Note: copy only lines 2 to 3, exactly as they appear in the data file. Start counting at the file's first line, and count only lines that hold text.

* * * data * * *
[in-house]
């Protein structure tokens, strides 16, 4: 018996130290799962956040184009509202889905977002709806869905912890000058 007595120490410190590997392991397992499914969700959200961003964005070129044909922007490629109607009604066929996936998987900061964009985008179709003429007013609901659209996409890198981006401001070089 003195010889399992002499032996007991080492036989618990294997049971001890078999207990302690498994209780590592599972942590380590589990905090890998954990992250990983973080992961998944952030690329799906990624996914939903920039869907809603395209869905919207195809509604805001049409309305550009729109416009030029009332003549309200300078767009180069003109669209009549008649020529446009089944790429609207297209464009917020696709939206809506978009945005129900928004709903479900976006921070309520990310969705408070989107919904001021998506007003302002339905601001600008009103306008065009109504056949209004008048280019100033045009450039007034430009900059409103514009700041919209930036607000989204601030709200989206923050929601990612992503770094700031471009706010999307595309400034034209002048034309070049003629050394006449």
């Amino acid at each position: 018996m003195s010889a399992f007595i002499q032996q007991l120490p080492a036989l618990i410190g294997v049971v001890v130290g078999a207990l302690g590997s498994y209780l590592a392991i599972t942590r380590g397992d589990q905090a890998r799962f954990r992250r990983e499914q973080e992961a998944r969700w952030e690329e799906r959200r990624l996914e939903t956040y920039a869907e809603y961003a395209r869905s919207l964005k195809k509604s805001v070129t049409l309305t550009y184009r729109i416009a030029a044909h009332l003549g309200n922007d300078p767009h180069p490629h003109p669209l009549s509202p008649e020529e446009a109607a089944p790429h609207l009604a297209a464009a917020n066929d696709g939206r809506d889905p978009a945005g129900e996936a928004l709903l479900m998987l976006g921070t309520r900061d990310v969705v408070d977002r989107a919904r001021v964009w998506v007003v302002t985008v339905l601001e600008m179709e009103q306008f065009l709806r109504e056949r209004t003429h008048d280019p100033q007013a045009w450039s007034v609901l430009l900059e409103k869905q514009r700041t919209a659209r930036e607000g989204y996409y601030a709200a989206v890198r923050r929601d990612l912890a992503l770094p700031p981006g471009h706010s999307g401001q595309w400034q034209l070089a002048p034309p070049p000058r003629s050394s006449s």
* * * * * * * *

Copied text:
């Protein structure tokens, strides 16, 4: 018996130290799962956040184009509202889905977002709806869905912890000058 007595120490410190590997392991397992499914969700959200961003964005070129044909922007490629109607009604066929996936998987900061964009985008179709003429007013609901659209996409890198981006401001070089 003195010889399992002499032996007991080492036989618990294997049971001890078999207990302690498994209780590592599972942590380590589990905090890998954990992250990983973080992961998944952030690329799906990624996914939903920039869907809603395209869905919207195809509604805001049409309305550009729109416009030029009332003549309200300078767009180069003109669209009549008649020529446009089944790429609207297209464009917020696709939206809506978009945005129900928004709903479900976006921070309520990310969705408070989107919904001021998506007003302002339905601001600008009103306008065009109504056949209004008048280019100033045009450039007034430009900059409103514009700041919209930036607000989204601030709200989206923050929601990612992503770094700031471009706010999307595309400034034209002048034309070049003629050394006449």
């Amino acid at each position: 018996m003195s010889a399992f007595i002499q032996q007991l120490p080492a036989l618990i410190g294997v049971v001890v130290g078999a207990l302690g590997s498994y209780l590592a392991i599972t942590r380590g397992d589990q905090a890998r799962f954990r992250r990983e499914q973080e992961a998944r969700w952030e690329e799906r959200r990624l996914e939903t956040y920039a869907e809603y961003a395209r869905s919207l964005k195809k509604s805001v070129t049409l309305t550009y184009r729109i416009a030029a044909h009332l003549g309200n922007d300078p767009h180069p490629h003109p669209l009549s509202p008649e020529e446009a109607a089944p790429h609207l009604a297209a464009a917020n066929d696709g939206r809506d889905p978009a945005g129900e996936a928004l709903l479900m998987l976006g921070t309520r900061d990310v969705v408070d977002r989107a919904r001021v964009w998506v007003v302002t985008v339905l601001e600008m179709e009103q306008f065009l709806r109504e056949r209004t003429h008048d280019p100033q007013a045009w450039s007034v609901l430009l900059e409103k869905q514009r700041t919209a659209r930036e607000g989204y996409y601030a709200a989206v890198r923050r929601d990612l912890a992503l770094p700031p981006g471009h706010s999307g401001q595309w400034q034209l070089a002048p034309p070049p000058r003629s050394s006449s």